Sunday, July 31, 2011

Sniper: Reloaded (2011)

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Deep in the Congo: Marine... Peace Keeper... Killer.

Movie Review:

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I was a big fan of the first Sniper film when I was younger. A kid at school obsessed with military weapons leant me a copy on VHS and told me it was a great movie. He was right. Different to the usual action movie I was used to, Sniper was more about stealth and outwitting your enemy. A thinking mans action movie with Tom Berenger as the Sniper and Billy Zane as his protege. Berenger has starred in two direct-to-DVD sequels that I have sitting on the shelf but have not gotten around to watching yet but this is the first time Zane has returned to the franchise. Sniper: Reloaded is the fourth in the series but is really something of a reboot (hence the "Reloaded" monicker).

Sniper: Reloaded stars Chad Michael Collins as Sgt Brandon Beckett, the son of Berenger's character Thomas Beckett, a fact reaffirmed early on when a photo of Thomas is displayed pinned to his son's paperwork (can we even call that a cameo?). The movie is told as after-the-fact events, detailed by Beckett during a pre-court marshall breakdown with his superior officers wanting to know what happened in the Congo. He explains, that when on a routine peace-keeping mission with his team for the UN, new orders are given to locate, retrieve and protect a Jean Van Brunt (Rob Fruithof), a local Congo resident of European descent of interest to the UN. Upon retrieving Van Brunt, he is shot at by a sniper and killed, the team of soldiers firing back and trying to find cover. One by one Beckett's team is killed by the sniper, so Becket makes a run for it. He is shot and falls into a pit, unconscious, and presumed dead by the sniper assassin.

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When Beckett awakes he is having his wounds attended to by a local hunter, Martin Chandler (Patrick Lyster), who rescued him. The two go back to the house of Van Brunt looking for a reason as to why he was a target and discover his teenage daughter, armed and minding the fort. Beckett decides to take her to the safety of the UN installation but first they detour back to Chandler's camp. It's been overrun by milita stealing the orphan children he was safeguarding and a firefight ensues. The rebels escape with the children... and this is when Richard Miller (Billy Zane) is informed that Beckett (son of Beckett) needs some assistance and flies over to the Congo.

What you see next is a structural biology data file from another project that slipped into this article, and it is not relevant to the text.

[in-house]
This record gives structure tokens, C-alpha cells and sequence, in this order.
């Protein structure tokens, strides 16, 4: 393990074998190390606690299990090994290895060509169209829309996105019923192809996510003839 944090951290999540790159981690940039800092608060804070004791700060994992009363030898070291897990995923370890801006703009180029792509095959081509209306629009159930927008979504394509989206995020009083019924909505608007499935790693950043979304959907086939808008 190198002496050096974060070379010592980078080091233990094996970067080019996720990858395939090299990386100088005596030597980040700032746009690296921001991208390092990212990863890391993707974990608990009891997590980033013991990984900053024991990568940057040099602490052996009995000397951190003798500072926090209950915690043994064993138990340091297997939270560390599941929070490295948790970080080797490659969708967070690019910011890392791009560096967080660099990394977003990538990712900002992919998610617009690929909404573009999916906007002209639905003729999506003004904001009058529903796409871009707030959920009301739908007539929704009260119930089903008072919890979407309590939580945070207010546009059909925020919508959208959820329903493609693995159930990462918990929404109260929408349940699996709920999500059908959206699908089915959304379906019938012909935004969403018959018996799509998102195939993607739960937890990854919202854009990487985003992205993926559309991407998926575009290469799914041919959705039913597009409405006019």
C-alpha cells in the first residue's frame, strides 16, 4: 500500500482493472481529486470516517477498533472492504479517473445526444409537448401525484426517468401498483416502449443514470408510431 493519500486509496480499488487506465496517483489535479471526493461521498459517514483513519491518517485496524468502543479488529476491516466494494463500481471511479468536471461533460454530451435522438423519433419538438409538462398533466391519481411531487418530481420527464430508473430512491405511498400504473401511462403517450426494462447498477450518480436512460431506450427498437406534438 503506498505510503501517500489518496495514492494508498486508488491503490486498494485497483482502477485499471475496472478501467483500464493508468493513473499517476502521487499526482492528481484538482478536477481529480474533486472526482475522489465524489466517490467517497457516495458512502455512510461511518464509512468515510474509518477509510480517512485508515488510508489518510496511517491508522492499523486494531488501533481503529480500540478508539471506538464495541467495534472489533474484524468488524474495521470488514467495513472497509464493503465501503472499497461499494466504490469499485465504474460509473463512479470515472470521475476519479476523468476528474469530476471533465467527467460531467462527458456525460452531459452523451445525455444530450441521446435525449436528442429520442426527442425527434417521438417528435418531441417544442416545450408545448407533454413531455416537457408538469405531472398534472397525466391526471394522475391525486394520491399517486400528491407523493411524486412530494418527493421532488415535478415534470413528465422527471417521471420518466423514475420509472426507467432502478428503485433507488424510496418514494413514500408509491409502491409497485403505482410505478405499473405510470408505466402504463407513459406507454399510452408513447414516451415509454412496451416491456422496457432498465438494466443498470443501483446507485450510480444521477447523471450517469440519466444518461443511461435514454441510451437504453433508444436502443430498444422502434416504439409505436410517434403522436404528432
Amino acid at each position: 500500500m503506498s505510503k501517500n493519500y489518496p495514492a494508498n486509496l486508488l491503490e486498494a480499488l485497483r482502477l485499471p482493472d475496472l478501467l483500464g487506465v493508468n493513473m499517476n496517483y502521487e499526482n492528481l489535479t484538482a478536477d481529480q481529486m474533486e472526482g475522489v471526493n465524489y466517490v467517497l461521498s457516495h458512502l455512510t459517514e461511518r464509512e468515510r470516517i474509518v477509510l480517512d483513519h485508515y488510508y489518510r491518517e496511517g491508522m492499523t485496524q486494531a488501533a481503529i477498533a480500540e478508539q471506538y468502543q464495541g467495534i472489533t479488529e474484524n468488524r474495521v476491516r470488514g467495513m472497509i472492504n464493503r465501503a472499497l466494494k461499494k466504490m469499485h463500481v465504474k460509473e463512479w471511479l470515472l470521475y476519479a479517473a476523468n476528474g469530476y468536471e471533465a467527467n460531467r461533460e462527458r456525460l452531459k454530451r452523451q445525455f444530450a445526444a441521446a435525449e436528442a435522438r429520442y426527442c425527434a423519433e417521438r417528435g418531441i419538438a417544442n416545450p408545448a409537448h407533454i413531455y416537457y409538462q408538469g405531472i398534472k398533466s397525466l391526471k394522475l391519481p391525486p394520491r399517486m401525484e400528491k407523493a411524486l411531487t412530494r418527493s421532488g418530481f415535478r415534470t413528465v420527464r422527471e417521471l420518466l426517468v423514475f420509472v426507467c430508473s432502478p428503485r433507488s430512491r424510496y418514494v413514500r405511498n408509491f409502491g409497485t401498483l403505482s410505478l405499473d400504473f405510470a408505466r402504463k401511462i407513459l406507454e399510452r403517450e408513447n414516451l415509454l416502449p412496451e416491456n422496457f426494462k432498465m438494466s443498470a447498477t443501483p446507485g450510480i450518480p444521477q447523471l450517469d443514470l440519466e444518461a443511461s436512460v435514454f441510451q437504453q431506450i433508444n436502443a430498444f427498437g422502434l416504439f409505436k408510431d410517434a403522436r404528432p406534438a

Zane doesn't show up until the 38 minute mark - I was beginning to get worried we were looking at a bait-and-switch here, but his involvement worked well in the story and there was no real need for him to show up earlier, so I wont hold that against the producers. He brings the laughs in this with his dry humour and antics. He is so straight-forward and efficient that it becomes funny at times as he quickly moves from one item of business to another. In his first scene training junior snipers on the agony of long missions, he is asked 'What do you do if you need to pee?' and he simply replies "Go in your pants. I love it so much I'm going in my pants right now." Zane also has a great Dolph Lundgren from the opening scene of The Expendables moment ("Too low") in the final minutes of Sniper: Reloaded; let's just say he shoots a little too close to somebody with a high powered rifle and we get to see the aftermath of it.

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There is some great location work on display here, as you would expect being filmed in Africa. Lot's of opportunities to take National Geographic style footage of giraffes, rhinoceros and elephants in the wild. I was a little disturbed at the hunter saying how beautiful Africa and the animals are, knowing full well he probably wants to mount a lion head on his wall. There's also some interesting camera work during the fire-fights; a camera is mounted onto the rifle so that you can see the soldier's face as he shoots at enemies. There's a bit of the Saving Private Ryan fast-motion camera work as well that is as nauseating to me as it was in that movie, but it's not used that often. A lot of the shots are rightfully taken through the scope of Beckett or Miller's rifle.